Grandparents Reveal the Funniest Things Their Grandkids Have Said

Every grandparent will relate to this collection of hilarious stories and unforgettable quotes from their grandkids.

My three-year-old grandson was admiring his cousins’ new bunk beds. He was about to climb into the lower bunk to try it out when his mom cautioned him about being extra careful not to hit his head.

He said, “I know! That’s why they’re called bonk beds.” —Val Bayer, North Vancouver, B.C.

My two-year-old granddaughter wandered into the kitchen to wash her hands. Her mom, who was busy, told her to use the bathroom sink instead. My granddaughter’s response?

“Mommy is giving me attitude!” —Lyn Thompson, Ilderton, Ont.

When my daughter was seven, she was horrified to learn that her grandparents had real names and were not, in fact, called Jeans (Grandma liked wearing jeans) and Keys (Grandpa always held the keys). —Gloria Myers, Scarborough

My four-year-old granddaughter was pretending to enjoy a piece of make-believe cake.

When her older brother, who is allergic to nuts, asked for his own pretend slice, she quickly responded, “No, you can’t have any. It has nuts in it!” —Jennifer Khan, Vaughan, Ont.

The family dog, Dooley, was about to celebrate his 11th birthday. Our five-year-old grandson suggested that a frisbee might be a good gift, but we pointed out that Dooley was now a senior citizen and too old for one.

“Don’t worry,” our grandson said. “It says, ‘ages five to 12’ right on the box.” —Sally Roper, Etobicoke, Ont.

I asked my five-year-old granddaughter what she wanted to be when she grew up. She replied, “A cashier.”

When I inquired further, she said, “Because I get to take people’s money.” —Gayden Warmald, Victoria, B.C.

My six-year-old grandson, Lucas, and I play a game called mystery cookies, where I bake cookies and he’ll guess some of the ingredients.

Lucas was getting quite good at recognizing ingredients until recently, when I made some extra-chewy cookies and asked him to name what was in them.

He replied: “Sponges?” —Donna Fulcher, Drayton, Ont.

It was difficult to see my two-year-old granddaughter when the pandemic began. But when lockdown restrictions in our area were lifted last May, I visited her with my hand puppets, and we had so much fun.

The next time, I forgot my puppets. I said I missed her and asked if she missed me. “No,” she replied, “I miss the puppets.” —Rena Hadlington, Brampton

When my grandson and I arrived at our vacation cabin, we kept the lights off until we were inside to keep from attracting pesky insects. Still, a few fireflies followed us in.

Noticing them before I did, he whispered, “It’s no use. Now the mosquitoes are coming after us with flashlights.” —Barthelemy Petro, Portland, Ont.

While I was repairing my six-year-old granddaughter’s dresser, I heard the following exchange between her and her friend:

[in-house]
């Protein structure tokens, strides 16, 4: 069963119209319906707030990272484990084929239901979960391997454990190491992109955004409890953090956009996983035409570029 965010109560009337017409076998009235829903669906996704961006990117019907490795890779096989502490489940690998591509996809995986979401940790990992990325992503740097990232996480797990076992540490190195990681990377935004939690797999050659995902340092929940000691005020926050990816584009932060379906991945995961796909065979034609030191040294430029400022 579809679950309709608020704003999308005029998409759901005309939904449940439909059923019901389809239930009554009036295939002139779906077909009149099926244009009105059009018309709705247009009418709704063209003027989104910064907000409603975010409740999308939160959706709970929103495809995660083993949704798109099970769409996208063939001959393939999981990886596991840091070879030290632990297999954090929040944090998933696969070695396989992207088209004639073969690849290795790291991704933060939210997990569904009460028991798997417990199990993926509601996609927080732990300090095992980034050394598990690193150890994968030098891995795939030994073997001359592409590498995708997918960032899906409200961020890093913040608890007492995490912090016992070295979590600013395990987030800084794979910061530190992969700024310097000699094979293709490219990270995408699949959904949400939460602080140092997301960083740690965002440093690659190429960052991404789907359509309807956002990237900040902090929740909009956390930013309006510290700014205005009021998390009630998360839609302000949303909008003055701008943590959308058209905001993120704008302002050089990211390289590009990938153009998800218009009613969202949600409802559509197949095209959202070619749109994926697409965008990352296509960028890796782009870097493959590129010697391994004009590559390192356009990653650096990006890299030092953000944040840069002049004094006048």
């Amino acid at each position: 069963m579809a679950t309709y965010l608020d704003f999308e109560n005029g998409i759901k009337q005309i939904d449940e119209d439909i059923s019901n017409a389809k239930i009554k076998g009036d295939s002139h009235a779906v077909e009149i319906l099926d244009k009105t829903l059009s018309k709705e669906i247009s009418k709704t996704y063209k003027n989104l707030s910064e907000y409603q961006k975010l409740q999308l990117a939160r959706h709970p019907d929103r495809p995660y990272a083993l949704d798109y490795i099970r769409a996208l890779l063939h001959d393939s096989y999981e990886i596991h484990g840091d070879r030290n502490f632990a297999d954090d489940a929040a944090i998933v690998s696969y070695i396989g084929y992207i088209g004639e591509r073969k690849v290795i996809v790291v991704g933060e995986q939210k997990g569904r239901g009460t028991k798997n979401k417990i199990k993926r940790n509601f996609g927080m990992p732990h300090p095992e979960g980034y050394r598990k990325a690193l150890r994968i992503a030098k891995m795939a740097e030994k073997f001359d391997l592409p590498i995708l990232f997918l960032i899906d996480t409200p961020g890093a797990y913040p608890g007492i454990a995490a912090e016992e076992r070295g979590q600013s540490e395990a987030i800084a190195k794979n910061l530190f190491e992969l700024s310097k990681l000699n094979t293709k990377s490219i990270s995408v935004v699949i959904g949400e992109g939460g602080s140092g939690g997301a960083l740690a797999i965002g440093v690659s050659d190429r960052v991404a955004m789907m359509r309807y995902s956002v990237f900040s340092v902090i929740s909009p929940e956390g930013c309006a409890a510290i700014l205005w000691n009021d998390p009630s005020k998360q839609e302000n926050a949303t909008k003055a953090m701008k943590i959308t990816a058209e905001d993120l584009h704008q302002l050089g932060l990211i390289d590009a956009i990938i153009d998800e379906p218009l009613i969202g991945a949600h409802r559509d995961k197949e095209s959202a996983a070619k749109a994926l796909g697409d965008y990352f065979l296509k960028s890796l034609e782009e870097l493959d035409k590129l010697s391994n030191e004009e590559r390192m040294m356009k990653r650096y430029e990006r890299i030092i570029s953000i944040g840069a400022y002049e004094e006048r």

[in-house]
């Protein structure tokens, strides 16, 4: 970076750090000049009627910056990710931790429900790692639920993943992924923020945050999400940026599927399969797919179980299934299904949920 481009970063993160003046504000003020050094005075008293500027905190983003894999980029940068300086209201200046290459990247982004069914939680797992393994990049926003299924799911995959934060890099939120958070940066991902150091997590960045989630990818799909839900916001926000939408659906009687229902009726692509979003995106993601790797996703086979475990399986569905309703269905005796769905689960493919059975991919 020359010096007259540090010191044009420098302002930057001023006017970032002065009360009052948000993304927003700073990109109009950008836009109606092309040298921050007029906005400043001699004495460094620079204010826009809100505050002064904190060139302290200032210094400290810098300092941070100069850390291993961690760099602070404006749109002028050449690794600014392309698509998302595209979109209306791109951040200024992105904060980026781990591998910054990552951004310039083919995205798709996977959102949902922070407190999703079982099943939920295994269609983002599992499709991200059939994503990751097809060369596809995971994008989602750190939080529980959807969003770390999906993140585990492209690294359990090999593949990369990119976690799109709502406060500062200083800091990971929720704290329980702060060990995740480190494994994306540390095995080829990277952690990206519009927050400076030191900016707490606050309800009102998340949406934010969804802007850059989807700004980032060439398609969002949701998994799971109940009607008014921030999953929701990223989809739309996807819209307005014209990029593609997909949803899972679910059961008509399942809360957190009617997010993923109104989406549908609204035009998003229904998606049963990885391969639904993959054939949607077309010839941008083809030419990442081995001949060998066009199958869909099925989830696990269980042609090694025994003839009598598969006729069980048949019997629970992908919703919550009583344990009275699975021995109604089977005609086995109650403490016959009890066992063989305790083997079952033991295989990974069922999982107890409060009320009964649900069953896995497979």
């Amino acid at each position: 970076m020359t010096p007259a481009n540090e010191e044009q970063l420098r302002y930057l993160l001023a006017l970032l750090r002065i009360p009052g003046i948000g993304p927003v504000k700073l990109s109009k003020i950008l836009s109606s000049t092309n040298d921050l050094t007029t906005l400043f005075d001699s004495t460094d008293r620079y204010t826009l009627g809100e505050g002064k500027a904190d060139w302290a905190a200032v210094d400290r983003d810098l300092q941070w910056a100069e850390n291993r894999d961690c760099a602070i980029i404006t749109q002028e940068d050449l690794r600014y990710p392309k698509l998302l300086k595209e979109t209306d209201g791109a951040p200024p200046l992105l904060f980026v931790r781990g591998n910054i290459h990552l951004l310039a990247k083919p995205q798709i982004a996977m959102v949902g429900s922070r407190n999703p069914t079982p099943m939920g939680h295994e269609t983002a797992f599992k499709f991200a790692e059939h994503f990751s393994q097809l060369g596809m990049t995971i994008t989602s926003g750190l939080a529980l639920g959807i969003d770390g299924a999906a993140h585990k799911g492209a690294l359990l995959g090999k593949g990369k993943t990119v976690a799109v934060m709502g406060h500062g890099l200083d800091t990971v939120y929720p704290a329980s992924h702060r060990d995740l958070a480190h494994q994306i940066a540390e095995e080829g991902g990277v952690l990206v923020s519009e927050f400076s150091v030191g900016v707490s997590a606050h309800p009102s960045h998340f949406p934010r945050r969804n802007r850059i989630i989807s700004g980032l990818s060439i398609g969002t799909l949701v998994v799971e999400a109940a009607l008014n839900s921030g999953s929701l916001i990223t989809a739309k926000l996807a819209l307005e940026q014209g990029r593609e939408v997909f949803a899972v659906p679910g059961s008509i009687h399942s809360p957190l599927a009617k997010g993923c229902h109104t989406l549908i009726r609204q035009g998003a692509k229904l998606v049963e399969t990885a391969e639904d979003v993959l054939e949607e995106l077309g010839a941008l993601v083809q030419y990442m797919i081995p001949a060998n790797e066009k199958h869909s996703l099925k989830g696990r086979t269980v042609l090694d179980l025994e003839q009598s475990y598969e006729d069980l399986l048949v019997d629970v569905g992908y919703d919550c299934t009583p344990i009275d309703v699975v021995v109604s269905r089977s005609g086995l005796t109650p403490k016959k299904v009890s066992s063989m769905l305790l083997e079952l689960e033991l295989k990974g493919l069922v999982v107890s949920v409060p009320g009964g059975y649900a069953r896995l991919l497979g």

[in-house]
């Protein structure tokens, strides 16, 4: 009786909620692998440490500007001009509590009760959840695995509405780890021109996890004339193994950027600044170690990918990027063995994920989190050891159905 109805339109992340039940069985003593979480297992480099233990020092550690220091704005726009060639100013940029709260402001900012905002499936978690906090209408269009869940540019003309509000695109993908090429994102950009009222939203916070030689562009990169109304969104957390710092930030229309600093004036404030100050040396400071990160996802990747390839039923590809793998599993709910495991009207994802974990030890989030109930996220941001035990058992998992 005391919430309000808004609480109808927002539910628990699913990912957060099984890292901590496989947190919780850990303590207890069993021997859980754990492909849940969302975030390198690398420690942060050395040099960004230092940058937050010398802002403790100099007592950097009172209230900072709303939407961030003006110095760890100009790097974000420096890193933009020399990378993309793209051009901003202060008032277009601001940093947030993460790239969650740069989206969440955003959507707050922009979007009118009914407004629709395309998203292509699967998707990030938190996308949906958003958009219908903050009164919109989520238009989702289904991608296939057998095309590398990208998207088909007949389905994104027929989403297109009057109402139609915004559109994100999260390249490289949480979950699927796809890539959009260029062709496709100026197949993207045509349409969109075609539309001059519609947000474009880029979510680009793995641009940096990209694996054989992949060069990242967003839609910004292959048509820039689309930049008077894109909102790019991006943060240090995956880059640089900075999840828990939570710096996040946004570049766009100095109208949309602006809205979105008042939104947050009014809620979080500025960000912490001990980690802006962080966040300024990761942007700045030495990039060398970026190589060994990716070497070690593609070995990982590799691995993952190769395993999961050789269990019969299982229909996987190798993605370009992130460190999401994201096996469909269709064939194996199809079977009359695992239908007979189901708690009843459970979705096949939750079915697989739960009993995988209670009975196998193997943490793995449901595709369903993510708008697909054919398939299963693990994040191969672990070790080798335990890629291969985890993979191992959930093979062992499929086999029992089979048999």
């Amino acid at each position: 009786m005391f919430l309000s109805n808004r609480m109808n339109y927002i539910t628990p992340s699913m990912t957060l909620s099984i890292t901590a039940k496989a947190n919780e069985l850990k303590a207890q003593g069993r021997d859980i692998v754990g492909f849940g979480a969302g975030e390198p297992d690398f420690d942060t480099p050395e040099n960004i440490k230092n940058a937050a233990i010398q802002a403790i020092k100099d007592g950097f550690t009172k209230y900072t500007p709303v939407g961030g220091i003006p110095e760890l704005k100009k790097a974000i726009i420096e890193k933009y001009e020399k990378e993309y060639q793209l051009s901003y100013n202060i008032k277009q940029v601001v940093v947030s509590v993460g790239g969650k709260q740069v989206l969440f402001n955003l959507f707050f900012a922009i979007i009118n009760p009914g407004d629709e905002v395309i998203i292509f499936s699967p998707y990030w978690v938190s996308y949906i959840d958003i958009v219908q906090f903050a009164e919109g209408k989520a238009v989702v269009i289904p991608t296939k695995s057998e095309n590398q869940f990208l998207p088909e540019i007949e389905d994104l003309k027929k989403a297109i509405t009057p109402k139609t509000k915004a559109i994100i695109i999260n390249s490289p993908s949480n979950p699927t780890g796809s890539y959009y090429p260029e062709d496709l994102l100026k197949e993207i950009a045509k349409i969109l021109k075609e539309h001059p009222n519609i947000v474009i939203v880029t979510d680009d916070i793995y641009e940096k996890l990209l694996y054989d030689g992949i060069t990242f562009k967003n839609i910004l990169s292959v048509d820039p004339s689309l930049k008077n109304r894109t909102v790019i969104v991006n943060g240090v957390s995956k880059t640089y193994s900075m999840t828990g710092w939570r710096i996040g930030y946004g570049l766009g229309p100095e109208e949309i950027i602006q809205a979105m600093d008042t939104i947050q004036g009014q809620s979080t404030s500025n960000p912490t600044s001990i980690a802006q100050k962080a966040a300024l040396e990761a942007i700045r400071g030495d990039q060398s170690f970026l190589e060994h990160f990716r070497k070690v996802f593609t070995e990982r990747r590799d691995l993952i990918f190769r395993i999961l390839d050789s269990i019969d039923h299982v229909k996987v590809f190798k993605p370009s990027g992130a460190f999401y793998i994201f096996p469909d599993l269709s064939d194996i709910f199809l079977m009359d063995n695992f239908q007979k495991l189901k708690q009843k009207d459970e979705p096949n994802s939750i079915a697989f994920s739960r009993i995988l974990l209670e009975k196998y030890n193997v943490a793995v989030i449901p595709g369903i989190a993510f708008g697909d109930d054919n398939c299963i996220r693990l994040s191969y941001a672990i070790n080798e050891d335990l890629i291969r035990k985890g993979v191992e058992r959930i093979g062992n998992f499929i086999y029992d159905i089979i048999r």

My granddaughter: That’s my grandma. She’s our fix-it-up person. Do you have a grandma?
Her friend: No, I have a nanna.
My granddaughter: Well, you should really get a grandma. —Patricia Power, Oshawa, Ont. 

A few nights ago, my eight-year-old granddaughter stayed over at our place. The following morning, she watched me rub anti-wrinkle cream on my face.

“Don’t worry,” I said. “You don’t have to worry about this yet. You aren’t old like me.”

“You’re not old,” she answered. “You’re middle-aged.” —Robin Fronteddu, Burlington, Ont.

During the pandemic, my two granddaughters—six and eight years old—were being home-schooled by their mom. One day, the eight-year-old had a spelling bee with her sister. “Spell ‘elephant,’” the older one said.

“Let her spell small animals, not big ones,” said her mom.

The older sister paused, then said, “Spell ‘mosquito.’” —Misir Doobay, Toronto

My four-year-old grandson loves picking dandelions, placing them in a glass of water and presenting them to his mom. One day, I saw him reach for the glass of dandelion water and stopped him just before he drank from it.

“Don’t drink that,” I said. “That water is yucky.”

He replied, “Well, it tasted good yesterday.” —Tammy McKenzie, High River, Alta.

My husband was reading a story to our three-year-old granddaughter, Kate, when her attention began to wane. He tried a new approach: reading a couple of sentences at a time and then pointing at pictures.

“What’s that?” he asked.

“A giraffe,” Kate answered.

This went on for a while but eventually got old, too.

“What’s that?” he asked, pointing to a zebra.

Exasperated, Kate replied, “Geez, Granddad, don’t you know anything?” —Wellner Gagnier, Delta, B.C.

Before the pandemic, our three-year-old grandson, Matthew, went to Disneyland with his parents. Before they left, Matthew’s grandpa had asked, “Can I come along in your suitcase?”

When they got to their hotel and opened their suitcases, Matthew looked into one of them. Confused, he called out, “Grandpa?” —Gail Rode, West Kelowna, B.C.

Next, check out our round-up of parents revealing the funniest things their kids have said.

Reader's Digest Canada
Originally Published in Reader's Digest Canada